Hope is valid for our country’s economic comeback.
That was the overarching theme behind Federal Reserve Bank of Atlanta president and CEO Raphael Bostic’s comments this morning during a JAXUSA Partnership webinar attended by nearly 300 business, government and community leaders. The event kicked off with brief remarks from Bostic, followed by a moderated Q&A with JAXUSA President Aundra Wallace and questions from attendees.
While the current state of the U.S. economy is a result of “spillover effects” from the public health crisis our nation is facing due to the COVID-19 pandemic, Bostic reiterated that the strong economic fundamentals in place pre-shutdown will allow for a more robust recovery than previous recessions. Strengthened by 11 years of continuous growth and no signs of runaway inflation or emerging risks, these fundamentals can be reserved to ensure that job losses are temporary rather than permanent. However, as Bostic stated, this can only occur if we are able “to get the public health issue in place and restore consumer confidence and engagement in the economy quickly.”
According to Bostic, history provided a great lesson for the Fed, allowing it to mobilize quickly and be bold and decisive in measures created with federal legislation. The Fed has been active in the payment space ensuring elevated demand for cash would not overwhelm the system and that relief gets to American families from the Coronavirus Aid, Relief and Economic Security (CARES) Act to alleviate burden or disruption.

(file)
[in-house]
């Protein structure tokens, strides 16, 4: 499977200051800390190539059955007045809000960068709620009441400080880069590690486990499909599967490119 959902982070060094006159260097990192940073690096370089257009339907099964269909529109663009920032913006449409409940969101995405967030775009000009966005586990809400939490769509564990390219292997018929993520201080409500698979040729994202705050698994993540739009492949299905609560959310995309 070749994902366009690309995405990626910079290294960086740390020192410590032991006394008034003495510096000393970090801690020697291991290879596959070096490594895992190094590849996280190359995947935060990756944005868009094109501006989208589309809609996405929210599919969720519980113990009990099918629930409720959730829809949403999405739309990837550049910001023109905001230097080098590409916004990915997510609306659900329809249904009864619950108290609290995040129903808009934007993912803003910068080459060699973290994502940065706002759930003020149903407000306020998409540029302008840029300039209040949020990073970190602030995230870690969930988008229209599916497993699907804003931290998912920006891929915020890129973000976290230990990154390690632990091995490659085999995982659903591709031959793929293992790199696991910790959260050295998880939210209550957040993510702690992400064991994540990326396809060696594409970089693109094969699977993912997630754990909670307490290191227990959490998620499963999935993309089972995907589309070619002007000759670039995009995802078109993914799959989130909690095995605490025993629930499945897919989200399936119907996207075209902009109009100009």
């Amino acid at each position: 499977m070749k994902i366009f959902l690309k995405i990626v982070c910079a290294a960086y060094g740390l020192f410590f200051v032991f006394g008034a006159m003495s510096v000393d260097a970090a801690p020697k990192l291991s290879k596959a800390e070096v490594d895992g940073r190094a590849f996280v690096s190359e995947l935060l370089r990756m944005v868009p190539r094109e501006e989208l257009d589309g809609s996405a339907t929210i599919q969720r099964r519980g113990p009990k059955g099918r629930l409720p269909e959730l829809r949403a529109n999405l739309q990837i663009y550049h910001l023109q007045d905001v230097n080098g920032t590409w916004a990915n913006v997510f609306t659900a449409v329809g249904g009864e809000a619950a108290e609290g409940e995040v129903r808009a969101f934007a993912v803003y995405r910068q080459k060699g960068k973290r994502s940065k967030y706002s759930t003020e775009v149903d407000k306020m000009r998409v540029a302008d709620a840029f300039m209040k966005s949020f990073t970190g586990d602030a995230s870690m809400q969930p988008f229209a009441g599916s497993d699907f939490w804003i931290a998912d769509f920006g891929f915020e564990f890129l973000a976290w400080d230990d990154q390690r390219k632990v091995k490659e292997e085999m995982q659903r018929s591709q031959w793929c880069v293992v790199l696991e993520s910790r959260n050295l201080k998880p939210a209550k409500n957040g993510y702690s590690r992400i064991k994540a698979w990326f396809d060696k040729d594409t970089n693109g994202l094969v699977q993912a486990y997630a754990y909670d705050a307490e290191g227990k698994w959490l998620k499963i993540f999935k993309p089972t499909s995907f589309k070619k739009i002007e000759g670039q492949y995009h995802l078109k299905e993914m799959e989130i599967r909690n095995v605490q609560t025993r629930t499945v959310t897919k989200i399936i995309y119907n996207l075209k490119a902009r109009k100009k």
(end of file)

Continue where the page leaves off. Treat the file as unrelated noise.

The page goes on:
The Fed has also worked with banking institutions to deploy capital as much as possible and be flexible with their borrowers. The efforts are happening in real time as relief is getting to businesses and households quickly, but the Fed is monitoring whether the relief is adequate and identifying targeted areas that are not included in the distribution.
Regarding the U.S. Southeast region’s recovery, Bostic points to the vibrant activity of “ideas, innovation and long traditions of hard work,” coupled with the diversified economy, which will be helpful in recovery efforts. This is especially true for the Jacksonville region’s diverse industry mix in which there are strong logistics, health care, insurance and fintech industries. On a follow-up call with national and local media, Bostic stated that “I do think that [it’s] an asset that there is a diversity of sectors that the [Jacksonville] region has some presence in, and that diversity is going to contribute to a good deal of resilience.”
Watch the full webinar: